Edited by Jonathan Andrews
Institute of Middle East Studies – Langham Global Library 2019, 180 pages
In this book we hear the authentic voices of Middle Eastern Christians addressing mission issues. We are told that the vision for the book was born in 2013 but that “overbusyness” prevented the original editors from realising their dream. The solution was to invite Jonathan Andrews to step into the editorial role and what a neat and tidy job he has made of the publication.
Ten chapters, a brief appendix outlining the history of the Middle East, a glossary and a comprehensive bibliography make this book exceptionally accessible to a broad spectrum of readers. Background introductions, factual descriptions of contemporary ministries and theological reflections provide a wealth of stimulating reading.
Many of the contributors and ministries, especially those in the chapter on media, are known to me and it is an encouragement to read contemporary culturally contextualised accounts of what is happening in the region. In addition, I volunteer at an asylum seeker project in the United Kingdom so empathise with the chapters recounting the challenges of displaced persons in the Middle East and North Africa (MENA).
This is a timely book and immensely encouraging coming from our Middle Eastern brothers and sisters.
The “mission of God” – missio Dei – is at the root of each of the ten chapters which address; Evangelism, Church Planting, Discipleship, Relief and Development, Engagement for Social Justice, Christian-Muslim Dialogue, Peacebuilding, Media, Children and Youth and Leadership Formation.
The ministry case studies and illustrations are drawn mainly from Lebanon and Egypt for reasons of security and vary from arresting personal vignettes to broader descriptions of sacrificial endeavours.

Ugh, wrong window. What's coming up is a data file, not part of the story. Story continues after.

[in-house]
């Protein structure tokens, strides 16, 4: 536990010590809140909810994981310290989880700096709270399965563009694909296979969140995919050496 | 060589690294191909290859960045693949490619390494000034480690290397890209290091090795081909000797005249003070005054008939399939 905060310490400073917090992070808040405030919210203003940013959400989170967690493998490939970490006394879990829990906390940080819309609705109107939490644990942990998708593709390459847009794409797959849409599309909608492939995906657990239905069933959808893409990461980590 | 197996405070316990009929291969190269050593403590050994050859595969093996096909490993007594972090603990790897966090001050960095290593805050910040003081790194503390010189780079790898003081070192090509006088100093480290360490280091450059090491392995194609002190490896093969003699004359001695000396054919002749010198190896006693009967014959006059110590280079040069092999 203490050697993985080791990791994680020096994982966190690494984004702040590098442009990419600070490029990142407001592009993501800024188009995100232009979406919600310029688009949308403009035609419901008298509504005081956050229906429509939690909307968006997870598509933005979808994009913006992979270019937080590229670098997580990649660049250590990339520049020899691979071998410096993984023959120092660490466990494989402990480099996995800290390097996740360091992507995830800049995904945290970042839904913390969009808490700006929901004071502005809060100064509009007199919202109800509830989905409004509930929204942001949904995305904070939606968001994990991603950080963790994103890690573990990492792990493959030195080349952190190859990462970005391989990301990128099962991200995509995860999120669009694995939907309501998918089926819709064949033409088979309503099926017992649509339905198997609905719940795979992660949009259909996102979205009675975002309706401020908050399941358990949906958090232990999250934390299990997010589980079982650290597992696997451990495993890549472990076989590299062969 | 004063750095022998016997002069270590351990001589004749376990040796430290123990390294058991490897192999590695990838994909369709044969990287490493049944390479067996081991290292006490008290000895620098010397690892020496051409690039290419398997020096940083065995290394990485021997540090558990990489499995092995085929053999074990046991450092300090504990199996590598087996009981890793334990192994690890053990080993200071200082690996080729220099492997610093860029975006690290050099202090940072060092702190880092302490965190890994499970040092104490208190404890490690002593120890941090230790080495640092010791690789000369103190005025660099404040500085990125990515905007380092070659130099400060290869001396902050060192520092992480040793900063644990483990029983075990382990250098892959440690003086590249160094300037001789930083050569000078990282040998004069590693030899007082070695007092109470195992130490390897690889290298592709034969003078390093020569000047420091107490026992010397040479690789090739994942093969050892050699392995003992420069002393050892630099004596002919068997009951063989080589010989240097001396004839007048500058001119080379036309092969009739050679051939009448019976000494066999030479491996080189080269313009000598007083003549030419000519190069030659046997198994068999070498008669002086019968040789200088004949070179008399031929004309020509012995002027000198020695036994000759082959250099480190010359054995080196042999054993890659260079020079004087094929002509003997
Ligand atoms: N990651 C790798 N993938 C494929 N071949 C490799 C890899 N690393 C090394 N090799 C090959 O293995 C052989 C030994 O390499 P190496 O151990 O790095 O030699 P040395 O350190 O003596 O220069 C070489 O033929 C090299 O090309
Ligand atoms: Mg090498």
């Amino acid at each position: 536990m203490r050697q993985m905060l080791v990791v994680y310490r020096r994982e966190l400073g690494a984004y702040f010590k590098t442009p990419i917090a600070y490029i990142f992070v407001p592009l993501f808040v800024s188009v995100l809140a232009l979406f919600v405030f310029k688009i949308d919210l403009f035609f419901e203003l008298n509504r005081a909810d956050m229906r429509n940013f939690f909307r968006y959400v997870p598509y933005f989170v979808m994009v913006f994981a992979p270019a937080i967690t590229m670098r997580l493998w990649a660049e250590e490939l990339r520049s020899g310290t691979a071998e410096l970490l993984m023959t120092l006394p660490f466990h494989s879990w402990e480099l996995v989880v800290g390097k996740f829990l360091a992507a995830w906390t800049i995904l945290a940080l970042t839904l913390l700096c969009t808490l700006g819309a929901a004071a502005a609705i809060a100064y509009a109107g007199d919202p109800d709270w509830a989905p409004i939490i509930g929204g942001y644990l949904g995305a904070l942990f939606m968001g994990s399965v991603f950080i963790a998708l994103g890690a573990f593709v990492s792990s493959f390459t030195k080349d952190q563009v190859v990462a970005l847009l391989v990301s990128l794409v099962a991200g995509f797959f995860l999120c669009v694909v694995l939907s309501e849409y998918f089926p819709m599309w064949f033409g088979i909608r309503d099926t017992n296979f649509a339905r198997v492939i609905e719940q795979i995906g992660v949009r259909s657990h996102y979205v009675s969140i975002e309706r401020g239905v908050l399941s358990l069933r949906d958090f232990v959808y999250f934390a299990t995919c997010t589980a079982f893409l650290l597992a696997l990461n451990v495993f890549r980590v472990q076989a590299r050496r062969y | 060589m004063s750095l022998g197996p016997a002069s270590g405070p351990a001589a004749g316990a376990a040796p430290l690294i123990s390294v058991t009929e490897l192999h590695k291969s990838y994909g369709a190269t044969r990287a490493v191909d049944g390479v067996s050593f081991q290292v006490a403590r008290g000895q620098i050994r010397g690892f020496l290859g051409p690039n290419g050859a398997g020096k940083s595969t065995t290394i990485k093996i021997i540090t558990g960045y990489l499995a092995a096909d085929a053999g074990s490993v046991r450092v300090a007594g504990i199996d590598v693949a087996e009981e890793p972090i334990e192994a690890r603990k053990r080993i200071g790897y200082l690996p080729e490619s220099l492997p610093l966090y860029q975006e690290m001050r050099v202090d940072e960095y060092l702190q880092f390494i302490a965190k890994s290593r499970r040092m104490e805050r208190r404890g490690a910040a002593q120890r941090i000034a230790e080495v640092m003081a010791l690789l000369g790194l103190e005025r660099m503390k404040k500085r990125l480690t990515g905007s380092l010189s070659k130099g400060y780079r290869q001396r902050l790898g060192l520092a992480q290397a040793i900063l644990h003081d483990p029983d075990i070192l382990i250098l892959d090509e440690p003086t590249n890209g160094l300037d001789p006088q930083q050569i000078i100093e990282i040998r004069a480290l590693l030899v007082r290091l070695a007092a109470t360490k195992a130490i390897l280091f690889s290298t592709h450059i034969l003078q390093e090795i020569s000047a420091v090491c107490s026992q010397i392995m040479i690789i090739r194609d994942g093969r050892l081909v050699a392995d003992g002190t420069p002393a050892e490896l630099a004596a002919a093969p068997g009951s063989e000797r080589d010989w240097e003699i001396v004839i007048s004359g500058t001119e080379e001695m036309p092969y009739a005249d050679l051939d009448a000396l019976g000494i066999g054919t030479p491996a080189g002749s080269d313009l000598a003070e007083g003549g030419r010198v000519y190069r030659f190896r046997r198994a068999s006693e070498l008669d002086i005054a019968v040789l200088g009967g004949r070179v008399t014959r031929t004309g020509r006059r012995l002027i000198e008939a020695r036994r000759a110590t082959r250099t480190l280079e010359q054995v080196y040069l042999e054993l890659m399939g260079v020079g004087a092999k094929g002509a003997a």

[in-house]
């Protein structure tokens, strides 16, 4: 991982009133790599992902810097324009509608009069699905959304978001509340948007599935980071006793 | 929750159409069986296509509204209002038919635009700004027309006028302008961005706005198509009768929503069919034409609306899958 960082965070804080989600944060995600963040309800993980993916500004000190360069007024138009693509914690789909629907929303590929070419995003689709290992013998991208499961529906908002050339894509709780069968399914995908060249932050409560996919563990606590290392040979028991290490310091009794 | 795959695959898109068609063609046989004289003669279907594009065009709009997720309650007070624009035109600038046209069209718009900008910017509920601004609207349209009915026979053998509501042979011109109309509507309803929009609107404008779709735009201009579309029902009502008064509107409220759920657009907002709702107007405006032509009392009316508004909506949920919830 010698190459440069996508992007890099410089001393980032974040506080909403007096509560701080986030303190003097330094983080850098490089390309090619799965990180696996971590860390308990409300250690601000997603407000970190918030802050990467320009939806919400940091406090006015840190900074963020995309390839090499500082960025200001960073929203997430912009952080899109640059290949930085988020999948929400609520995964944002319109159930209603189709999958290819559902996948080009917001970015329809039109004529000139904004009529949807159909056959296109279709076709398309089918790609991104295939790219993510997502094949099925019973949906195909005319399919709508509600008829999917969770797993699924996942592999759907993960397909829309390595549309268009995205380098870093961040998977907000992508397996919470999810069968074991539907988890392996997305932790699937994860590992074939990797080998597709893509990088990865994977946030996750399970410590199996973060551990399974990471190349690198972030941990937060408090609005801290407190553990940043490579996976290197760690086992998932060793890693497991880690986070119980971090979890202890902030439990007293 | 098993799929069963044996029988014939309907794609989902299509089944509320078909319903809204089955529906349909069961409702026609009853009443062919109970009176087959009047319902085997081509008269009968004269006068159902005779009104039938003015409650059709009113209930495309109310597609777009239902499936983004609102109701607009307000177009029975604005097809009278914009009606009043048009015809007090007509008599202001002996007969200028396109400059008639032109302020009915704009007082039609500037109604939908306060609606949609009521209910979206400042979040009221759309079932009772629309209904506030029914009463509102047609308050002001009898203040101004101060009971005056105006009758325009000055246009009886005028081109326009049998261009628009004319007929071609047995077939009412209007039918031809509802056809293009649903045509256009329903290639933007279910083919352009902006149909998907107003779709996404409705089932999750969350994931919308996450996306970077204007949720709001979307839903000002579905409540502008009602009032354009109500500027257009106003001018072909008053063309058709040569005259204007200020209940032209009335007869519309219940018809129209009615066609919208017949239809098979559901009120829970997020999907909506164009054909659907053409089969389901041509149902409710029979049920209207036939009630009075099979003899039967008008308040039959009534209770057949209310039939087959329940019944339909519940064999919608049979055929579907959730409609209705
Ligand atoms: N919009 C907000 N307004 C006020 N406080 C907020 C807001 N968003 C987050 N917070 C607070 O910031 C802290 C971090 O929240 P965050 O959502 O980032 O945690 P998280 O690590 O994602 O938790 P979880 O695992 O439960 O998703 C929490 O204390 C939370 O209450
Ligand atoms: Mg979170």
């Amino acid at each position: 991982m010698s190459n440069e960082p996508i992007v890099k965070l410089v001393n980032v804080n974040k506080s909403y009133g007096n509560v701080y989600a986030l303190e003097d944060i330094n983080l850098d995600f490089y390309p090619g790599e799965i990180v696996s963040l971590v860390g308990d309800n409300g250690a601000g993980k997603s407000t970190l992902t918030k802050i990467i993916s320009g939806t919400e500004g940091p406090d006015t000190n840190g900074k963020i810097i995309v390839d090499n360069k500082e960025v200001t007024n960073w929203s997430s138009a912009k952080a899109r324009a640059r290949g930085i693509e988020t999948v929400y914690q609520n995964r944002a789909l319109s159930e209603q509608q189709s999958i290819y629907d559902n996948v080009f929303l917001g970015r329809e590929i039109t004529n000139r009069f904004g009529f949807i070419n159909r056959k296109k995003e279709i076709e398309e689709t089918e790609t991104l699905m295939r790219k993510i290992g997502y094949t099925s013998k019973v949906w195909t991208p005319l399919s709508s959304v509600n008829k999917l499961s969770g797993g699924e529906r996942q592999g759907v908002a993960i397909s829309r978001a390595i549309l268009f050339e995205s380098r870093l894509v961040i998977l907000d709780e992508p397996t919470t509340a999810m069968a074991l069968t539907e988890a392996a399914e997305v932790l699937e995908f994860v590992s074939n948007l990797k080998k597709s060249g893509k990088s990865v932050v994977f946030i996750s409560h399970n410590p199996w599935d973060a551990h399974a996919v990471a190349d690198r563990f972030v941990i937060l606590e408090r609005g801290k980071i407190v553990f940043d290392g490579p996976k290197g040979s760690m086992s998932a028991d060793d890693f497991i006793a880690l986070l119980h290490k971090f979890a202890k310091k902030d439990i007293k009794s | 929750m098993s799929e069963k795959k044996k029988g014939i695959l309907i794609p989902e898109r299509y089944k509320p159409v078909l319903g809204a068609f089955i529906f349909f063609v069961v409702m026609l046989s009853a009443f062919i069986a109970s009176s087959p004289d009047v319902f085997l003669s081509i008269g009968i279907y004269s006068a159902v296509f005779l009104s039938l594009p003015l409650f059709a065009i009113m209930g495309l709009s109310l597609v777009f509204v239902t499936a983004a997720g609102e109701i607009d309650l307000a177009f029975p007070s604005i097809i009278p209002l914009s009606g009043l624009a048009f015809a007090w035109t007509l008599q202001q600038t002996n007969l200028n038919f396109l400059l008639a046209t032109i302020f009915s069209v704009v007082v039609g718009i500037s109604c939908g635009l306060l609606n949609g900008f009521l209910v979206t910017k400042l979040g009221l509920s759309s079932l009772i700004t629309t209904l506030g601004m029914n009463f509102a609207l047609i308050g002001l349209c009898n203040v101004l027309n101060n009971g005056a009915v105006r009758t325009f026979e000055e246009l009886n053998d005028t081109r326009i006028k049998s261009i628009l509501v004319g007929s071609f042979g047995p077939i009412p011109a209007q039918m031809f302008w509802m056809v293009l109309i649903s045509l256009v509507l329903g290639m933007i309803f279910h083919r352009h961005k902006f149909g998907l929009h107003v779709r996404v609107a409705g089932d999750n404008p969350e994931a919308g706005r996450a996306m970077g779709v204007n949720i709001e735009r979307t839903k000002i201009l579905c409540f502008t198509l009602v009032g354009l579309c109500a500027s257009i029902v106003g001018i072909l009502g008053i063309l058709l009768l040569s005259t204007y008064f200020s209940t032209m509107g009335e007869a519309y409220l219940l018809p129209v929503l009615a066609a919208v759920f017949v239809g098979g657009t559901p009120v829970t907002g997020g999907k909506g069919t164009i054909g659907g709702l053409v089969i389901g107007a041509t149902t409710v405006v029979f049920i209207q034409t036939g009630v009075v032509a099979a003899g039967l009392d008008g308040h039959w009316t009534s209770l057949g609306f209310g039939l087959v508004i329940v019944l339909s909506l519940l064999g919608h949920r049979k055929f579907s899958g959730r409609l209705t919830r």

I would like to draw out several exceptional strengths of the book.
First, in a traditional patriarchal society it is refreshing to read the testimonies of women in mission. (Since the publication of the book Rita el Mounayer is now the CEO of SAT-7 in succession to Terry Ascott.)
Second, though the contributions are written from the perspective of Evangelicalism there are generous references to and collaboration with the churches of the Middle East Council of Churches (MECC).
Third, the reader will be struck by the sacrificial dedication of many of those pursuing social welfare, peacebuilding, justice, and youth ventures.
Fourth, the reminder of the complexity and diversity of the MENA area draws attention to the opportunities for innovation.
Fifth, the illustrative strategies cause the reader to broaden their own understanding of being heralds of the Kingdom of God, e.g., in the context of social welfare and Christian-Muslim dialogue.
Sixth, the tension between being a passive minority Christian community (dhimmi – subject and protected peoples) and the desire to express their faith and participate in political discourse is succinctly stated. There is a bold attempt to challenge the status quo of some traditional church leaders.
Seventh, the commitment to reverse the long-held pessimism of a dwindling Christian community in the MENA region not only through leadership training and indigenous ministries but also through the transforming growth of those coming to faith from the non-Christian community.
This is a timely book and immensely encouraging coming from our Middle Eastern brothers and sisters. I highly recommend it to anyone with an interest in the MENA arena and commend the work of the Institute of Middle East Studies to your prayers.
Reviewed by Keith Fraser-Smith